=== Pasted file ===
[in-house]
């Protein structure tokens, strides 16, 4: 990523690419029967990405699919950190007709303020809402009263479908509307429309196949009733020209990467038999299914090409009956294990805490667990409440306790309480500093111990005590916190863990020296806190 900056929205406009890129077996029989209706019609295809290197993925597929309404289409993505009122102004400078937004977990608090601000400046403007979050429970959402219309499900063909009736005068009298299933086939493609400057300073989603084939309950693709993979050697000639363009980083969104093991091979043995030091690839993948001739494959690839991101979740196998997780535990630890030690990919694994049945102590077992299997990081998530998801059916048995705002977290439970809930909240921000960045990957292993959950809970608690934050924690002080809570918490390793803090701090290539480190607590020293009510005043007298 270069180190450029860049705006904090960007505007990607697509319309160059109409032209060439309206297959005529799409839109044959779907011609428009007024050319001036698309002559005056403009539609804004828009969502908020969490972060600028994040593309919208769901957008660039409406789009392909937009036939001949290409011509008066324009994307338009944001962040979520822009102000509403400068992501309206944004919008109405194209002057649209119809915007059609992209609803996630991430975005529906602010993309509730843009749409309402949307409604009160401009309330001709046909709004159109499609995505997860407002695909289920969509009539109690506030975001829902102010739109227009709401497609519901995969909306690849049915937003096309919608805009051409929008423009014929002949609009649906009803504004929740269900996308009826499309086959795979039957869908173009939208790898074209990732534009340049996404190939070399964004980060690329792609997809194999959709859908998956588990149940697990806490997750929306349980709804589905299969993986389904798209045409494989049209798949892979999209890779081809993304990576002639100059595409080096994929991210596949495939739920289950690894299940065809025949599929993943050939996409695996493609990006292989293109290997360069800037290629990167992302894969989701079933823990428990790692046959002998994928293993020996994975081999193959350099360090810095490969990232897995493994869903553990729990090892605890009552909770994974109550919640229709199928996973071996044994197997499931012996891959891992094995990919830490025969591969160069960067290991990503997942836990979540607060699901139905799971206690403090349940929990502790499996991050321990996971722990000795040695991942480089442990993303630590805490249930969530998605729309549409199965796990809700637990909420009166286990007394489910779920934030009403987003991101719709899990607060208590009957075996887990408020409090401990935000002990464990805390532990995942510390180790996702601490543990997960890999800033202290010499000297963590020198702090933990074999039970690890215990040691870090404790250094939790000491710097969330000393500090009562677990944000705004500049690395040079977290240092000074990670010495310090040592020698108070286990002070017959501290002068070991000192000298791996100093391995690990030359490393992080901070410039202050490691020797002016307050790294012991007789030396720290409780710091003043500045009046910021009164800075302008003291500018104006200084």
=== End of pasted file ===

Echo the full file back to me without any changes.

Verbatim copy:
[in-house]
């Protein structure tokens, strides 16, 4: 990523690419029967990405699919950190007709303020809402009263479908509307429309196949009733020209990467038999299914090409009956294990805490667990409440306790309480500093111990005590916190863990020296806190 900056929205406009890129077996029989209706019609295809290197993925597929309404289409993505009122102004400078937004977990608090601000400046403007979050429970959402219309499900063909009736005068009298299933086939493609400057300073989603084939309950693709993979050697000639363009980083969104093991091979043995030091690839993948001739494959690839991101979740196998997780535990630890030690990919694994049945102590077992299997990081998530998801059916048995705002977290439970809930909240921000960045990957292993959950809970608690934050924690002080809570918490390793803090701090290539480190607590020293009510005043007298 270069180190450029860049705006904090960007505007990607697509319309160059109409032209060439309206297959005529799409839109044959779907011609428009007024050319001036698309002559005056403009539609804004828009969502908020969490972060600028994040593309919208769901957008660039409406789009392909937009036939001949290409011509008066324009994307338009944001962040979520822009102000509403400068992501309206944004919008109405194209002057649209119809915007059609992209609803996630991430975005529906602010993309509730843009749409309402949307409604009160401009309330001709046909709004159109499609995505997860407002695909289920969509009539109690506030975001829902102010739109227009709401497609519901995969909306690849049915937003096309919608805009051409929008423009014929002949609009649906009803504004929740269900996308009826499309086959795979039957869908173009939208790898074209990732534009340049996404190939070399964004980060690329792609997809194999959709859908998956588990149940697990806490997750929306349980709804589905299969993986389904798209045409494989049209798949892979999209890779081809993304990576002639100059595409080096994929991210596949495939739920289950690894299940065809025949599929993943050939996409695996493609990006292989293109290997360069800037290629990167992302894969989701079933823990428990790692046959002998994928293993020996994975081999193959350099360090810095490969990232897995493994869903553990729990090892605890009552909770994974109550919640229709199928996973071996044994197997499931012996891959891992094995990919830490025969591969160069960067290991990503997942836990979540607060699901139905799971206690403090349940929990502790499996991050321990996971722990000795040695991942480089442990993303630590805490249930969530998605729309549409199965796990809700637990909420009166286990007394489910779920934030009403987003991101719709899990607060208590009957075996887990408020409090401990935000002990464990805390532990995942510390180790996702601490543990997960890999800033202290010499000297963590020198702090933990074999039970690890215990040691870090404790250094939790000491710097969330000393500090009562677990944000705004500049690395040079977290240092000074990670010495310090040592020698108070286990002070017959501290002068070991000192000298791996100093391995690990030359490393992080901070410039202050490691020797002016307050790294012991007789030396720290409780710091003043500045009046910021009164800075302008003291500018104006200084």